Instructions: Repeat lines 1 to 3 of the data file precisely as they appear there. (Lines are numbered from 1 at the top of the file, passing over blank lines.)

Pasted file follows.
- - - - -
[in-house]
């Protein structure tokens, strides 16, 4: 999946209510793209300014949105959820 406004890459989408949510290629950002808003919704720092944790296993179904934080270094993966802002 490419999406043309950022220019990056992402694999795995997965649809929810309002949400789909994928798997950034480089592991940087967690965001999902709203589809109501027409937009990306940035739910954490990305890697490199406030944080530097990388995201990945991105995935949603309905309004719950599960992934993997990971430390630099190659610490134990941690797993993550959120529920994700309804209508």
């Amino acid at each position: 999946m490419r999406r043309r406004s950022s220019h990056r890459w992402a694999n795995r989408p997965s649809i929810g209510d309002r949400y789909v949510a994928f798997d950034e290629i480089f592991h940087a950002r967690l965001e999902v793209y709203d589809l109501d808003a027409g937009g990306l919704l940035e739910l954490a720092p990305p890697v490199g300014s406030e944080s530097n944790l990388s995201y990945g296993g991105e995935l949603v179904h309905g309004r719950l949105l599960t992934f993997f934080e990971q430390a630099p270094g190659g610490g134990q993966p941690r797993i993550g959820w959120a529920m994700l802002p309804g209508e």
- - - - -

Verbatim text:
[in-house]
């Protein structure tokens, strides 16, 4: 999946209510793209300014949105959820 406004890459989408949510290629950002808003919704720092944790296993179904934080270094993966802002 490419999406043309950022220019990056992402694999795995997965649809929810309002949400789909994928798997950034480089592991940087967690965001999902709203589809109501027409937009990306940035739910954490990305890697490199406030944080530097990388995201990945991105995935949603309905309004719950599960992934993997990971430390630099190659610490134990941690797993993550959120529920994700309804209508």
């Amino acid at each position: 999946m490419r999406r043309r406004s950022s220019h990056r890459w992402a694999n795995r989408p997965s649809i929810g209510d309002r949400y789909v949510a994928f798997d950034e290629i480089f592991h940087a950002r967690l965001e999902v793209y709203d589809l109501d808003a027409g937009g990306l919704l940035e739910l954490a720092p990305p890697v490199g300014s406030e944080s530097n944790l990388s995201y990945g296993g991105e995935l949603v179904h309905g309004r719950l949105l599960t992934f993997f934080e990971q430390a630099p270094g190659g610490g134990q993966p941690r797993i993550g959820w959120a529920m994700l802002p309804g209508e």